Daniel Wasserman-SolerLumen Christi Institute
Open to current undergraduate students at the University of Chicago. Registration is capped at 20. Students who register after capacity has been reached will be put on a waitlist. All registrants will be provided with a free copy of the text.
The Epic of Gilgamesh has been called the oldest surviving book in the history of Earth. Originating thousands of years ago, the story continues to offer profound insights for modern readers about essential human desires for love, power, and everlasting life. Whether you are encountering the book for the first time or re-visiting it, the tale of Gilgamesh promises to teach you something new about your life.
This event is part of Lumen Christi’s Fundamental Questions seminar, a quarterly reading group designed for undergraduate students at the University of Chicago. By fostering intellectually rigorous conversation around culturally resonant texts, we aim to allow students to experience the force of the deep existential concerns which animate our lives: “Where do my values come from? What is the good life? How can I become happy?” Our aim is not to answer such fundamental questions, but rather to equip students with the intellectual skills needed to recognize and articulate them for themselves.
This fundamental questions seminar meets three times during the quarter. For each session, we will meet and discuss over dinner. Dinner is served at 6:00pm. Discussion begins at 6:15.
6:00 PM Dinner | 6:15 PM Discussion
Week 3 : Wednesday, April 5: Is power the most fundamental human desire? (Prologue-Book II)
Week 5 : Wednesday, April 19: What qualities make a true friend? (Books III-IV)
Week 7 : Wednesday, May 3: What can humans hope for after death? (Books V-VII)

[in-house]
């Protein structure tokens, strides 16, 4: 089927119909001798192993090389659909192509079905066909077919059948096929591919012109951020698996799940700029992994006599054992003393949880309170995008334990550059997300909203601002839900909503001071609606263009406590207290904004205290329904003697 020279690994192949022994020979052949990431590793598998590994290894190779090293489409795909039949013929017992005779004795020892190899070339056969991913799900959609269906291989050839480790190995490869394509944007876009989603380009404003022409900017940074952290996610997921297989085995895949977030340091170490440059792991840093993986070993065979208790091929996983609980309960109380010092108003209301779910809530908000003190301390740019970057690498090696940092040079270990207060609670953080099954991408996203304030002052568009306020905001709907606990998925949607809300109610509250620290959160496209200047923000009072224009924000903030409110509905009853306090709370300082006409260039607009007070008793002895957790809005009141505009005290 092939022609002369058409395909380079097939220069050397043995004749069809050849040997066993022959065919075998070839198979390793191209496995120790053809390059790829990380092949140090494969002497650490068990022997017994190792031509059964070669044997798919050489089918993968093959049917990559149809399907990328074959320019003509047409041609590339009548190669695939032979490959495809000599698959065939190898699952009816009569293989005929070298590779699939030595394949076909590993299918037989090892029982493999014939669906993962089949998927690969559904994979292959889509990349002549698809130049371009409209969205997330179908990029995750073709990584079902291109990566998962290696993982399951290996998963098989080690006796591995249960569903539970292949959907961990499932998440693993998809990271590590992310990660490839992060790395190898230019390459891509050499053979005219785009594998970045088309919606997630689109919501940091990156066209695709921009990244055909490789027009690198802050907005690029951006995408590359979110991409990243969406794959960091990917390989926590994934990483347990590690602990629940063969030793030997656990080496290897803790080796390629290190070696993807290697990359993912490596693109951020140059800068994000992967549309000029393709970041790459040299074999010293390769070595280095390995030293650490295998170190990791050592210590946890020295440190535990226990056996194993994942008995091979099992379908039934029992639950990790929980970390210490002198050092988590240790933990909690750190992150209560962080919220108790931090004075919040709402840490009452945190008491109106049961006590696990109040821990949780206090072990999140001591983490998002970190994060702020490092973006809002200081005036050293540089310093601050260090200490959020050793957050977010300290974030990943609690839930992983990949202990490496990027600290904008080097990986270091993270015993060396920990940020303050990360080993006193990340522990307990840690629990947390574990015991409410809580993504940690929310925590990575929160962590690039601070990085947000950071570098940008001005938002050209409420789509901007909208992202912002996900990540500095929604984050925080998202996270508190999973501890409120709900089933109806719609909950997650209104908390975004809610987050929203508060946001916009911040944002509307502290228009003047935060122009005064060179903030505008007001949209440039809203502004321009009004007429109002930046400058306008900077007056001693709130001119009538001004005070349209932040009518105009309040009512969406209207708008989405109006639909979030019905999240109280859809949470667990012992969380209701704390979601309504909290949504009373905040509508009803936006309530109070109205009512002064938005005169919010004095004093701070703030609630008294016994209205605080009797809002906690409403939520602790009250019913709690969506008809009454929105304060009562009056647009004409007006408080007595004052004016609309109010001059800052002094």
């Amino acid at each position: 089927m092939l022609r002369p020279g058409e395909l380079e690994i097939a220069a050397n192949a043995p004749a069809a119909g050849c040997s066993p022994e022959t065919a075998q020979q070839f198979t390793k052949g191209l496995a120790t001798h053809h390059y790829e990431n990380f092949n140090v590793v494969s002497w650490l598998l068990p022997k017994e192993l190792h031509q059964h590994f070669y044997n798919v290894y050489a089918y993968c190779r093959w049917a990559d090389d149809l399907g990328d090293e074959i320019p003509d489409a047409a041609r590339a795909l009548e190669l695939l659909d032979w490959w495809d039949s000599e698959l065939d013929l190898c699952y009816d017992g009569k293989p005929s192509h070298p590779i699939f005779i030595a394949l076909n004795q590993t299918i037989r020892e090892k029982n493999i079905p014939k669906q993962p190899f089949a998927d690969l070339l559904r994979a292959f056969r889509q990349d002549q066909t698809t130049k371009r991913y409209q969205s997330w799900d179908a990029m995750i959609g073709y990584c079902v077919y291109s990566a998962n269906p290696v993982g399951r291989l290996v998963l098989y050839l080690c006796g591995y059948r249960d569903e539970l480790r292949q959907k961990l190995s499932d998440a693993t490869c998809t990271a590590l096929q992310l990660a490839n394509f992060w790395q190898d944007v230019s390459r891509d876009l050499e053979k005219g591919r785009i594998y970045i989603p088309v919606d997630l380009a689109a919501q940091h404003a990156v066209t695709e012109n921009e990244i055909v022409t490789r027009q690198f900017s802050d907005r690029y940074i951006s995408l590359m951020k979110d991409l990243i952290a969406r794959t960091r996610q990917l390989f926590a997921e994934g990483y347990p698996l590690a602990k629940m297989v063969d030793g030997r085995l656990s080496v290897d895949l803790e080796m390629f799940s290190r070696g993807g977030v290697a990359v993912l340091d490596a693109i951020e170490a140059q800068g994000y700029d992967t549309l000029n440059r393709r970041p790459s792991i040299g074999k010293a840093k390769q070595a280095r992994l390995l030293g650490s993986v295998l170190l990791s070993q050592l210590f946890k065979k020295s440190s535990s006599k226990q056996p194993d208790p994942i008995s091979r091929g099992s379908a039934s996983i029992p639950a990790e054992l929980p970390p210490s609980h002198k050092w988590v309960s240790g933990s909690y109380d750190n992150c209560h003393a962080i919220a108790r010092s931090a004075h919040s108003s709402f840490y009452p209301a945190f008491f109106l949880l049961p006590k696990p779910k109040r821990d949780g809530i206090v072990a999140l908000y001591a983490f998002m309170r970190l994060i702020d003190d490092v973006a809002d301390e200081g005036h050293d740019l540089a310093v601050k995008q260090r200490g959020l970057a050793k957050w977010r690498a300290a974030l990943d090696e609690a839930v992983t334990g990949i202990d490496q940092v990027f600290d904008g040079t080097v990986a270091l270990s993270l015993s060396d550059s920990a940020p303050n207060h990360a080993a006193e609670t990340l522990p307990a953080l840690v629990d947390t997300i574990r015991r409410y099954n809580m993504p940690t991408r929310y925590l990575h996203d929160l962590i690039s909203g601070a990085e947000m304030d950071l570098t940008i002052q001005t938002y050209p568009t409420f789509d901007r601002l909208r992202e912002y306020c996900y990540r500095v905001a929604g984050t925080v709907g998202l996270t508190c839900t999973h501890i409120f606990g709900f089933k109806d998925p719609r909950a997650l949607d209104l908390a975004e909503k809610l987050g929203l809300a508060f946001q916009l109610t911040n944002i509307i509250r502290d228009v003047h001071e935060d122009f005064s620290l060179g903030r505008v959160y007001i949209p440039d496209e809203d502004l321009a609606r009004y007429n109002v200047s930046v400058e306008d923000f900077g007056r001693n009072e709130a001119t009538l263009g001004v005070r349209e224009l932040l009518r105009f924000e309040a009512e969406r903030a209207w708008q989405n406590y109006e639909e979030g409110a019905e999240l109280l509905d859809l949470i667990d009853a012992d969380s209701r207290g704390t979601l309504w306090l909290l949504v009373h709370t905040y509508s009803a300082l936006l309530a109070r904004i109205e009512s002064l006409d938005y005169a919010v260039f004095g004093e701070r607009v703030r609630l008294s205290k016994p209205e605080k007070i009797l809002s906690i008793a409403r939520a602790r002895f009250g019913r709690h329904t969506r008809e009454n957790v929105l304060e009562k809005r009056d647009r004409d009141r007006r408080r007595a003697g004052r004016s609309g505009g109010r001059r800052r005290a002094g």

Daniel Wasserman-Soler serves as the Executive Director of the Lumen Christi Institute. He holds a Ph.D. in history from the University of Virginia and a B.A. in history from the University of Chicago. He first became acquainted with Lumen Christi as an undergraduate.
As a Fulbright scholar in Spain, he conducted research on the Spanish Empire during the sixteenth-century. His book, Truth in Many Tongues: Religious Conversion and the Languages of the Early Spanish Empire (Penn State, 2020), explores how the Spanish Crown managed an empire of unprecedented linguistic diversity. He also has published articles in the Journal of Early Modern History, Church History, the Medieval History Journal, and History Compass. A native Spanish speaker, he grew up in Miami, where he attended Carmelite and Salesian schools. His wife and five children are members of St. Mary of the Angels Church in Chicago.
Before joining Lumen Christi, Danny was a history professor for ten years, first at Oberlin College and then at Alma College, where he was a tenured associate professor of history, department chair, and director of the first-year seminar program.